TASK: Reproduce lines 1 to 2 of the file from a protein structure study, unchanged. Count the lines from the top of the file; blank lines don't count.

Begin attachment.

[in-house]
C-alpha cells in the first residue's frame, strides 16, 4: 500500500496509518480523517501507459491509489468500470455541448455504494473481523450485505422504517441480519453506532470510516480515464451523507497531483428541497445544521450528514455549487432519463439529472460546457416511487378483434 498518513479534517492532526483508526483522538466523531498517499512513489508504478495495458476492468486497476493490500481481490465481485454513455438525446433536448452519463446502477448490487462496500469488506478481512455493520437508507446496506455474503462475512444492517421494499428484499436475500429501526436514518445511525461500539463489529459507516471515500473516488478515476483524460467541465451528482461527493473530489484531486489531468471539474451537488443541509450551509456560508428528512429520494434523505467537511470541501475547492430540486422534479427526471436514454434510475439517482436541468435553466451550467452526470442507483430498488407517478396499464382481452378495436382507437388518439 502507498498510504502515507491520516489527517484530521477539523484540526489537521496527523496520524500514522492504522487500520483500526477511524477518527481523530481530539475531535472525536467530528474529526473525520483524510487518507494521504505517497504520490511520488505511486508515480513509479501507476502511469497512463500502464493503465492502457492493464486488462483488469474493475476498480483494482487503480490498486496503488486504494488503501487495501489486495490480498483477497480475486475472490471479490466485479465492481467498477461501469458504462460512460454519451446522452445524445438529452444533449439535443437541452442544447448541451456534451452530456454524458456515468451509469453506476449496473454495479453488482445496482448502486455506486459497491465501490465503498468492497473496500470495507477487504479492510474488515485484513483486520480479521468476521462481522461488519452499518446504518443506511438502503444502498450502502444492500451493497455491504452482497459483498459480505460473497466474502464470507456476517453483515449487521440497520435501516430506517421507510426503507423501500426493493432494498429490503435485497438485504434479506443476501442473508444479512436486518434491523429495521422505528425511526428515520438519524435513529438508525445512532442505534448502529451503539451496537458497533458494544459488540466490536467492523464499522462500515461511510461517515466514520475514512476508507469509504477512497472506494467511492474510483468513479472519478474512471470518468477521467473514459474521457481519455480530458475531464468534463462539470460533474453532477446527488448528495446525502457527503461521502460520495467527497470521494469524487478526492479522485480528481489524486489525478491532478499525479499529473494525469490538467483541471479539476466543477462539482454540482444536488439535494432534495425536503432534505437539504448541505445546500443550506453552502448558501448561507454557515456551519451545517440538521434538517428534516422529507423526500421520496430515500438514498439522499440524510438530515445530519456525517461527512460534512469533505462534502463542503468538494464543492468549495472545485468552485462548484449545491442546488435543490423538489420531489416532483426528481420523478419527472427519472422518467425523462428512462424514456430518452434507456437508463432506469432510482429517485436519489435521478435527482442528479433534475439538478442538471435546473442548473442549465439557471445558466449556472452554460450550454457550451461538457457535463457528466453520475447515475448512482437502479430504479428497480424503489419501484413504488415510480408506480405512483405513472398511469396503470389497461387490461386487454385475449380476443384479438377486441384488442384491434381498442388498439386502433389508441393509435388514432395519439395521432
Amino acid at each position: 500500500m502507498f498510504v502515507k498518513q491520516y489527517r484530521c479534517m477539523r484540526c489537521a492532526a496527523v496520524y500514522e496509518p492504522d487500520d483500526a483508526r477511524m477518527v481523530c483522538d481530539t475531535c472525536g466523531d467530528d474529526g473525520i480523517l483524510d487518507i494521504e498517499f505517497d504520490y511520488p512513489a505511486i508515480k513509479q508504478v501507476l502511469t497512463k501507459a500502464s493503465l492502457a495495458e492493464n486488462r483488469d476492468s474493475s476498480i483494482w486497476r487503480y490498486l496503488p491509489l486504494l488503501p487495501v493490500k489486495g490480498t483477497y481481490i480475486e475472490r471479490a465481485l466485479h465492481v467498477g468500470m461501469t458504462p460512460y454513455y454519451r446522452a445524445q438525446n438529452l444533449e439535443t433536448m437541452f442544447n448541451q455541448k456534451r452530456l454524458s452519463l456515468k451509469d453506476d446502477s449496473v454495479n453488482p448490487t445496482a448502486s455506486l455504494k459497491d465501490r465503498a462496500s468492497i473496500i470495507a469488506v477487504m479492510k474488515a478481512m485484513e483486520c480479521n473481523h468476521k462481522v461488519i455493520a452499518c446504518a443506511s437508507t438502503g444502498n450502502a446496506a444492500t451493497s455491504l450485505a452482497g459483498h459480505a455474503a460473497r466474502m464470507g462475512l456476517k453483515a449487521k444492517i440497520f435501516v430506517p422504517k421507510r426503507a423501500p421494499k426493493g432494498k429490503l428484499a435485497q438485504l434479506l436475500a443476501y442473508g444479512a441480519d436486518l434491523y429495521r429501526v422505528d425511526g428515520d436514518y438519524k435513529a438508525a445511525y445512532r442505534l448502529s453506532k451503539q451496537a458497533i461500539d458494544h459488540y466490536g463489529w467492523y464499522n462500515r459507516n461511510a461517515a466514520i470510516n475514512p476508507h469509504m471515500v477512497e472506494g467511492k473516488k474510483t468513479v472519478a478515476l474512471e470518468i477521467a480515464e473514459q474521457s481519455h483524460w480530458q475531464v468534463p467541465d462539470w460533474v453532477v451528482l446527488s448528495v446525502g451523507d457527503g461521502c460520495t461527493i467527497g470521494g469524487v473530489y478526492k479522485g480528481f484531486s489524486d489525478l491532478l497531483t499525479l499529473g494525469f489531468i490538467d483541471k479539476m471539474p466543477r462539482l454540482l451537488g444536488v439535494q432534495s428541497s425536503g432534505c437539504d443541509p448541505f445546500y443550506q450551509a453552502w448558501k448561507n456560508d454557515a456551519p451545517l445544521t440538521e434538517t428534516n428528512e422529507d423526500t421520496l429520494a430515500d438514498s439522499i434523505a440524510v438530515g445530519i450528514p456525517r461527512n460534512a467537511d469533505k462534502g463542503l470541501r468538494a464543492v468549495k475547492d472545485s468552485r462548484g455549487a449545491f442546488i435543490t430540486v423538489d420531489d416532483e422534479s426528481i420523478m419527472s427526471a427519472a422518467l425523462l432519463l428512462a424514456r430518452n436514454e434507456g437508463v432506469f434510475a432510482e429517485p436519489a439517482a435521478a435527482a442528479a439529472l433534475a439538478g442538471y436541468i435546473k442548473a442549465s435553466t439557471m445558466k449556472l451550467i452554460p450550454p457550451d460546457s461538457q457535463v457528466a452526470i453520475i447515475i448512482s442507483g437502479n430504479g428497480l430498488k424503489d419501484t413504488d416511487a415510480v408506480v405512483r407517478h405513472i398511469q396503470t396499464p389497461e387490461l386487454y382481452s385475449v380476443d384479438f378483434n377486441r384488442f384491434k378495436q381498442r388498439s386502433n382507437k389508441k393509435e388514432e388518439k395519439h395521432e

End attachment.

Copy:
[in-house]
C-alpha cells in the first residue's frame, strides 16, 4: 500500500496509518480523517501507459491509489468500470455541448455504494473481523450485505422504517441480519453506532470510516480515464451523507497531483428541497445544521450528514455549487432519463439529472460546457416511487378483434 498518513479534517492532526483508526483522538466523531498517499512513489508504478495495458476492468486497476493490500481481490465481485454513455438525446433536448452519463446502477448490487462496500469488506478481512455493520437508507446496506455474503462475512444492517421494499428484499436475500429501526436514518445511525461500539463489529459507516471515500473516488478515476483524460467541465451528482461527493473530489484531486489531468471539474451537488443541509450551509456560508428528512429520494434523505467537511470541501475547492430540486422534479427526471436514454434510475439517482436541468435553466451550467452526470442507483430498488407517478396499464382481452378495436382507437388518439 502507498498510504502515507491520516489527517484530521477539523484540526489537521496527523496520524500514522492504522487500520483500526477511524477518527481523530481530539475531535472525536467530528474529526473525520483524510487518507494521504505517497504520490511520488505511486508515480513509479501507476502511469497512463500502464493503465492502457492493464486488462483488469474493475476498480483494482487503480490498486496503488486504494488503501487495501489486495490480498483477497480475486475472490471479490466485479465492481467498477461501469458504462460512460454519451446522452445524445438529452444533449439535443437541452442544447448541451456534451452530456454524458456515468451509469453506476449496473454495479453488482445496482448502486455506486459497491465501490465503498468492497473496500470495507477487504479492510474488515485484513483486520480479521468476521462481522461488519452499518446504518443506511438502503444502498450502502444492500451493497455491504452482497459483498459480505460473497466474502464470507456476517453483515449487521440497520435501516430506517421507510426503507423501500426493493432494498429490503435485497438485504434479506443476501442473508444479512436486518434491523429495521422505528425511526428515520438519524435513529438508525445512532442505534448502529451503539451496537458497533458494544459488540466490536467492523464499522462500515461511510461517515466514520475514512476508507469509504477512497472506494467511492474510483468513479472519478474512471470518468477521467473514459474521457481519455480530458475531464468534463462539470460533474453532477446527488448528495446525502457527503461521502460520495467527497470521494469524487478526492479522485480528481489524486489525478491532478499525479499529473494525469490538467483541471479539476466543477462539482454540482444536488439535494432534495425536503432534505437539504448541505445546500443550506453552502448558501448561507454557515456551519451545517440538521434538517428534516422529507423526500421520496430515500438514498439522499440524510438530515445530519456525517461527512460534512469533505462534502463542503468538494464543492468549495472545485468552485462548484449545491442546488435543490423538489420531489416532483426528481420523478419527472427519472422518467425523462428512462424514456430518452434507456437508463432506469432510482429517485436519489435521478435527482442528479433534475439538478442538471435546473442548473442549465439557471445558466449556472452554460450550454457550451461538457457535463457528466453520475447515475448512482437502479430504479428497480424503489419501484413504488415510480408506480405512483405513472398511469396503470389497461387490461386487454385475449380476443384479438377486441384488442384491434381498442388498439386502433389508441393509435388514432395519439395521432